Local reduction of the static pressure p to the vapor pressure pv of the liquid causes vaporization of the liquid and cavitation. Internal pressure drops are due to a) impeller inlet velocity head and inlet passage loss and b) blade loading and loss within the impeller. In order to prevent a substantial decrease of impeller pressure rise, the sum of these pressure drops should not exceed the difference between Pin andpv, the head equivalent of which is called "net positive suction head" or NPSH:

Insufficient NPSH leads to cavitation and loss of pump pressure rise. That is because the impeller can become filled with vapor, in which case the density p of the fluid within the impeller is then reduced by orders of magnitude. This in turn, as can be seen in Eqs. 18-22, results in essentially zero pump pressure rise; that is, total loss of pump performance.

Eq. 24 substituted into Eq. 22 yields the local static pressure above vapor pressure in terms of the NPSH:

FIGURE 5 Pump stage internal pressure development. Total pressure rise AP = pgAH.

This, together with the foregoing pressure drops, which occur in the inlet region of the pump, is illustrated in Figure 5. The figure contains three plots of p along the representative streamline from 1 to 2, m being distance along this line in the meridional plane. These plots are for the suction side or trailing face of an impeller blade, the pressure side or driving face, and the average or mid-passage position. The middle or average pressure plot is readily described by Eq. 25 in terms of the local average W-distribution. The local blade-to-blade static pressure difference pp — ps arises from the torque exerted on a strip of fluid between the blades and approximated here via blade-to-blade average velocity components in Newton's Second Law for Moments of Forces:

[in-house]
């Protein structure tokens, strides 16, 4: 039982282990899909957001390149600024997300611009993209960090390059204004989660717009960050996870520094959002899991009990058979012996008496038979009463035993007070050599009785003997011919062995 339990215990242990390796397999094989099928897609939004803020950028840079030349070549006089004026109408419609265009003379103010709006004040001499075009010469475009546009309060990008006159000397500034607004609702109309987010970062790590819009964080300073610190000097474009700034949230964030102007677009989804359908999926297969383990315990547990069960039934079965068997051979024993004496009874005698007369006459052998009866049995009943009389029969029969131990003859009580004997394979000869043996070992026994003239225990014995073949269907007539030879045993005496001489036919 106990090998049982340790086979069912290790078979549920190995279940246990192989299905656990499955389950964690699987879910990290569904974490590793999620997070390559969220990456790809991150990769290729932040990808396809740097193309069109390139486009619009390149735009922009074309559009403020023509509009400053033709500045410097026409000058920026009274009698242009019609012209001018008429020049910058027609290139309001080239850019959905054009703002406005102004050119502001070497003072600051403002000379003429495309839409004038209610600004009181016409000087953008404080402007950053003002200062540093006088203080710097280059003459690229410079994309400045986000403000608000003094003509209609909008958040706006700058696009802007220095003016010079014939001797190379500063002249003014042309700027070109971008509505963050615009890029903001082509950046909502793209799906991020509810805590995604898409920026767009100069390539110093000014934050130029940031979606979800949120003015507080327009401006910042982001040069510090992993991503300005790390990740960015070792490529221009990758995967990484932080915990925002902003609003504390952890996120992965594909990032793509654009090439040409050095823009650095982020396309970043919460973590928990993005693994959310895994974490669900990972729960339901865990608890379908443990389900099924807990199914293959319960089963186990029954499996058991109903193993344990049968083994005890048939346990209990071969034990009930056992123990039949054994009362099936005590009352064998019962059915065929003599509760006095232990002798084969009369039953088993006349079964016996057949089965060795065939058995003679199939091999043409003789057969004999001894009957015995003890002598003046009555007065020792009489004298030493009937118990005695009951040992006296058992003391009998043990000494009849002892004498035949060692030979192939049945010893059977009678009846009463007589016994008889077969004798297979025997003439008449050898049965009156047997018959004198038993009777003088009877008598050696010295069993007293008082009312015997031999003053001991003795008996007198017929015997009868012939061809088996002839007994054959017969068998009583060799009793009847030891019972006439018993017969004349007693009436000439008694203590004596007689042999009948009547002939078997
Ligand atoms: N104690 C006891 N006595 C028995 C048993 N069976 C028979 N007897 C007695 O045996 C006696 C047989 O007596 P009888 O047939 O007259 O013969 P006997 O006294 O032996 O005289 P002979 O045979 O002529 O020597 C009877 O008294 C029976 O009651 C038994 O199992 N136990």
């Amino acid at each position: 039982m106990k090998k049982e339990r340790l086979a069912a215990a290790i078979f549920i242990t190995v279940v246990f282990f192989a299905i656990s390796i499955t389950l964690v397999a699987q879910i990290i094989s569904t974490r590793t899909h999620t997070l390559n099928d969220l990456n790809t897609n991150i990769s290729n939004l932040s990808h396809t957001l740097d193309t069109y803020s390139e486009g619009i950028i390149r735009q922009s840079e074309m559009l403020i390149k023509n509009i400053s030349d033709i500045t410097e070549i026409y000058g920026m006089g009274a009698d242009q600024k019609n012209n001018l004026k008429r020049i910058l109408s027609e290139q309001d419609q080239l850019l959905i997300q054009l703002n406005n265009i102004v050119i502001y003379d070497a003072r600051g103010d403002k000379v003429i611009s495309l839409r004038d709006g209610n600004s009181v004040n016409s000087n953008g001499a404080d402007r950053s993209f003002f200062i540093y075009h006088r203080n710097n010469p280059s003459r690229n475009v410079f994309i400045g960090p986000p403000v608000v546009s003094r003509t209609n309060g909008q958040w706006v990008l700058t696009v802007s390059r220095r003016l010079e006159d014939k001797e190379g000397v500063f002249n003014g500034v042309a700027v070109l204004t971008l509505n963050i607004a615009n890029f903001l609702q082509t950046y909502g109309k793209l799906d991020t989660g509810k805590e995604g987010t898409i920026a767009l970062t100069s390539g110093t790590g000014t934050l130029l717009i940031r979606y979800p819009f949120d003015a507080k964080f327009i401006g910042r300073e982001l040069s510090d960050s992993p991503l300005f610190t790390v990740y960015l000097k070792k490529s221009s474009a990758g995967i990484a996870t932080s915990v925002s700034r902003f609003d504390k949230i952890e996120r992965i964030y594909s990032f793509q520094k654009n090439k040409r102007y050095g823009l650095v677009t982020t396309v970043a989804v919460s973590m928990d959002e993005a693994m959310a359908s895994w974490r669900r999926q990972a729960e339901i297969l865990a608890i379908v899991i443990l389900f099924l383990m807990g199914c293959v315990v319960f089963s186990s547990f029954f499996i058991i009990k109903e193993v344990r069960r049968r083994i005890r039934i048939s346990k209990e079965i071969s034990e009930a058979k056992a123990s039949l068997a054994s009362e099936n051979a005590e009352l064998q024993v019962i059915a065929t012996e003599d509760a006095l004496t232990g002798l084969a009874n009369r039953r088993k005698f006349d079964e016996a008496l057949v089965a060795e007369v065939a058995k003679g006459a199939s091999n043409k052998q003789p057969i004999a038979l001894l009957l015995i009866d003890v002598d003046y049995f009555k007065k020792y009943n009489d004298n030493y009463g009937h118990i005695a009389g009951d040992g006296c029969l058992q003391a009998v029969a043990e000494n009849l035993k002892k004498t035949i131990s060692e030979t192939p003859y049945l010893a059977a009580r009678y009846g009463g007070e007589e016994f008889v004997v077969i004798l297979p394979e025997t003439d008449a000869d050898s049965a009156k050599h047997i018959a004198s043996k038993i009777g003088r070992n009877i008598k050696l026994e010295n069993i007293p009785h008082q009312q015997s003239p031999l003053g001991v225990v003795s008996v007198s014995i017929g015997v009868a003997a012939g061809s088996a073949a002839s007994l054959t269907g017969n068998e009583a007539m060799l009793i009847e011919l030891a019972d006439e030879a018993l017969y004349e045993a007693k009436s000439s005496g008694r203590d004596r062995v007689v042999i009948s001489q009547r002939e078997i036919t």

dm dm

- = 2p pVm d( UVu) Pp Ps nb a dm n where, for ease of illustration, the blade-to-blade polar angle difference AS is taken equal to 2p/nb, the actual value of AS being slightly less than this due to the thickness of the blades. Thus, for example, too small a number of blades nb results in a larger value ofpp — ps and a lower minimum static pressure in the inlet region of the impeller.

The density reduction in a cavitating impeller is difficult to predict analytically; therefore, empirical relationships for acceptable levels of NPSH have been developed and will be presented further on, as guidelines for design and performance prediction are developed.

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